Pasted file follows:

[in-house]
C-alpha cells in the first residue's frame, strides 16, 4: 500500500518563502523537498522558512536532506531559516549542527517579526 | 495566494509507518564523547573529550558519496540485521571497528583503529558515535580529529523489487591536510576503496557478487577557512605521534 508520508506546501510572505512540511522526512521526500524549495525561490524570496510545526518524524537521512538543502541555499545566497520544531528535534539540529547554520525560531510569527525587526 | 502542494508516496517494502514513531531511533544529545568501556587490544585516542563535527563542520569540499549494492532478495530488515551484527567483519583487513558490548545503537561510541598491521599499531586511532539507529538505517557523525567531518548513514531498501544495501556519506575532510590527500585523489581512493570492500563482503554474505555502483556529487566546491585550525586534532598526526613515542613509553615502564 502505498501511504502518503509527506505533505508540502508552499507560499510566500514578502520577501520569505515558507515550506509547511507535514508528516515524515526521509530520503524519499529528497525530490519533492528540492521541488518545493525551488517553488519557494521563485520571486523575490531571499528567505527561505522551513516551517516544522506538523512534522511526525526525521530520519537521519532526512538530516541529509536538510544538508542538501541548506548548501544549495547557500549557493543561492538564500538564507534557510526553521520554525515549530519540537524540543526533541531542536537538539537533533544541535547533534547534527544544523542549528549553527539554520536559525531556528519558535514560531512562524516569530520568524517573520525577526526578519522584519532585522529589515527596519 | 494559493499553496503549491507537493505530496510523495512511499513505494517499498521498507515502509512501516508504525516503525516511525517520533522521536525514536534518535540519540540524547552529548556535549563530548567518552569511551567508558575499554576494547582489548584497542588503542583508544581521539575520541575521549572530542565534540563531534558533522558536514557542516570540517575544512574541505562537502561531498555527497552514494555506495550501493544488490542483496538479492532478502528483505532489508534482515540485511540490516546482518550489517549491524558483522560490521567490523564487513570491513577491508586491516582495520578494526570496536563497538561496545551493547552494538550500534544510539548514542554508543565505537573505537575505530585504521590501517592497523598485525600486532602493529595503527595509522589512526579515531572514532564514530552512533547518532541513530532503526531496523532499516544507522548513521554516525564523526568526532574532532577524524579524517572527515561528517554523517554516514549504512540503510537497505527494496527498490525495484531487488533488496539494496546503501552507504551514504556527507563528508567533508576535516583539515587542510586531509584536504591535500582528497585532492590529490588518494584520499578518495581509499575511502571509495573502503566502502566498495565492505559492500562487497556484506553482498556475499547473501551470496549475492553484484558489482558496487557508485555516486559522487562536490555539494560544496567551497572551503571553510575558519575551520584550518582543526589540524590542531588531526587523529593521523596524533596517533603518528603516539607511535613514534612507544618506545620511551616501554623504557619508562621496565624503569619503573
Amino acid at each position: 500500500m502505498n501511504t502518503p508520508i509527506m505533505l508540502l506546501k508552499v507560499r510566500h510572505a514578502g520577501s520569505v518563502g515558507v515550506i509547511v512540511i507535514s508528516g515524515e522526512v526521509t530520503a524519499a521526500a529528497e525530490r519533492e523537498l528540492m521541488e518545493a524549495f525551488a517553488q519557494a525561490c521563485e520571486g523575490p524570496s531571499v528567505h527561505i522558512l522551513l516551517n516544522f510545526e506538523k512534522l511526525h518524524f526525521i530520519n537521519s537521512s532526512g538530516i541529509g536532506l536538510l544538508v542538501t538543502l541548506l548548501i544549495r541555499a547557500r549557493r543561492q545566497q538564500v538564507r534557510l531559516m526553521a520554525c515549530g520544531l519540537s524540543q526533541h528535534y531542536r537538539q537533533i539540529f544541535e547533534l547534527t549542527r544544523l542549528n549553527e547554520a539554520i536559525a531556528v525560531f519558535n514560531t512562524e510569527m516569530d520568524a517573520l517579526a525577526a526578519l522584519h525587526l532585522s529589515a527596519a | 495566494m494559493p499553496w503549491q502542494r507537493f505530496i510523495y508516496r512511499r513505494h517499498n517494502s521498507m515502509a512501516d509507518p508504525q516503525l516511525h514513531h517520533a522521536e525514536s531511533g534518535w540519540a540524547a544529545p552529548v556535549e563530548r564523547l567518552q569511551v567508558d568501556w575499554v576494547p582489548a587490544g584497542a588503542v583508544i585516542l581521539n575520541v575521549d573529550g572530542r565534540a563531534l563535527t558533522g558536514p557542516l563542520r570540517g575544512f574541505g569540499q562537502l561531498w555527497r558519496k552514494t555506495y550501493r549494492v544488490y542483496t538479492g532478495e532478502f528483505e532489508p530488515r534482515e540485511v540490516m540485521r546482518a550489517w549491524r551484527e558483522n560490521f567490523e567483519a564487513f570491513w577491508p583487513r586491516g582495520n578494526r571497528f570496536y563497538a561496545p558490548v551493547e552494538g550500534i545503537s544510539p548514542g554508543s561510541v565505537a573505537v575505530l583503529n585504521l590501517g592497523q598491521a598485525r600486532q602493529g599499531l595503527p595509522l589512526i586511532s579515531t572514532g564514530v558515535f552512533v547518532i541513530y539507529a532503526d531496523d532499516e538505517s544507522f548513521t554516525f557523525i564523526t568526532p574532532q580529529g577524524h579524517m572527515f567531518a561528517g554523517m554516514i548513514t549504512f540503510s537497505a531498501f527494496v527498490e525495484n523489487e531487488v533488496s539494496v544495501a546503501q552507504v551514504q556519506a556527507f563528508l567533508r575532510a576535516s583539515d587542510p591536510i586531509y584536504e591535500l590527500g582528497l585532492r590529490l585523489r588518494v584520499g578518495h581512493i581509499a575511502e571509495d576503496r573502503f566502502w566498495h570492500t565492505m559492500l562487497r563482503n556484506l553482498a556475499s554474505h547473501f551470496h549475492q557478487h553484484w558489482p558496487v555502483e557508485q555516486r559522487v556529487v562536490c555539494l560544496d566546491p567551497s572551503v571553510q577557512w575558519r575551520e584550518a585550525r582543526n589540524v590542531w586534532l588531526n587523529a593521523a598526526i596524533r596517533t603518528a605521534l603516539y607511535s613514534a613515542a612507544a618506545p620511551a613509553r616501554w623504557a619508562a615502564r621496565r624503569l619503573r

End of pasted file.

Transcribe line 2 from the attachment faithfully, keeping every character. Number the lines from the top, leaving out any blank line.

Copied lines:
C-alpha cells in the first residue's frame, strides 16, 4: 500500500518563502523537498522558512536532506531559516549542527517579526 | 495566494509507518564523547573529550558519496540485521571497528583503529558515535580529529523489487591536510576503496557478487577557512605521534 508520508506546501510572505512540511522526512521526500524549495525561490524570496510545526518524524537521512538543502541555499545566497520544531528535534539540529547554520525560531510569527525587526 | 502542494508516496517494502514513531531511533544529545568501556587490544585516542563535527563542520569540499549494492532478495530488515551484527567483519583487513558490548545503537561510541598491521599499531586511532539507529538505517557523525567531518548513514531498501544495501556519506575532510590527500585523489581512493570492500563482503554474505555502483556529487566546491585550525586534532598526526613515542613509553615502564 502505498501511504502518503509527506505533505508540502508552499507560499510566500514578502520577501520569505515558507515550506509547511507535514508528516515524515526521509530520503524519499529528497525530490519533492528540492521541488518545493525551488517553488519557494521563485520571486523575490531571499528567505527561505522551513516551517516544522506538523512534522511526525526525521530520519537521519532526512538530516541529509536538510544538508542538501541548506548548501544549495547557500549557493543561492538564500538564507534557510526553521520554525515549530519540537524540543526533541531542536537538539537533533544541535547533534547534527544544523542549528549553527539554520536559525531556528519558535514560531512562524516569530520568524517573520525577526526578519522584519532585522529589515527596519 | 494559493499553496503549491507537493505530496510523495512511499513505494517499498521498507515502509512501516508504525516503525516511525517520533522521536525514536534518535540519540540524547552529548556535549563530548567518552569511551567508558575499554576494547582489548584497542588503542583508544581521539575520541575521549572530542565534540563531534558533522558536514557542516570540517575544512574541505562537502561531498555527497552514494555506495550501493544488490542483496538479492532478502528483505532489508534482515540485511540490516546482518550489517549491524558483522560490521567490523564487513570491513577491508586491516582495520578494526570496536563497538561496545551493547552494538550500534544510539548514542554508543565505537573505537575505530585504521590501517592497523598485525600486532602493529595503527595509522589512526579515531572514532564514530552512533547518532541513530532503526531496523532499516544507522548513521554516525564523526568526532574532532577524524579524517572527515561528517554523517554516514549504512540503510537497505527494496527498490525495484531487488533488496539494496546503501552507504551514504556527507563528508567533508576535516583539515587542510586531509584536504591535500582528497585532492590529490588518494584520499578518495581509499575511502571509495573502503566502502566498495565492505559492500562487497556484506553482498556475499547473501551470496549475492553484484558489482558496487557508485555516486559522487562536490555539494560544496567551497572551503571553510575558519575551520584550518582543526589540524590542531588531526587523529593521523596524533596517533603518528603516539607511535613514534612507544618506545620511551616501554623504557619508562621496565624503569619503573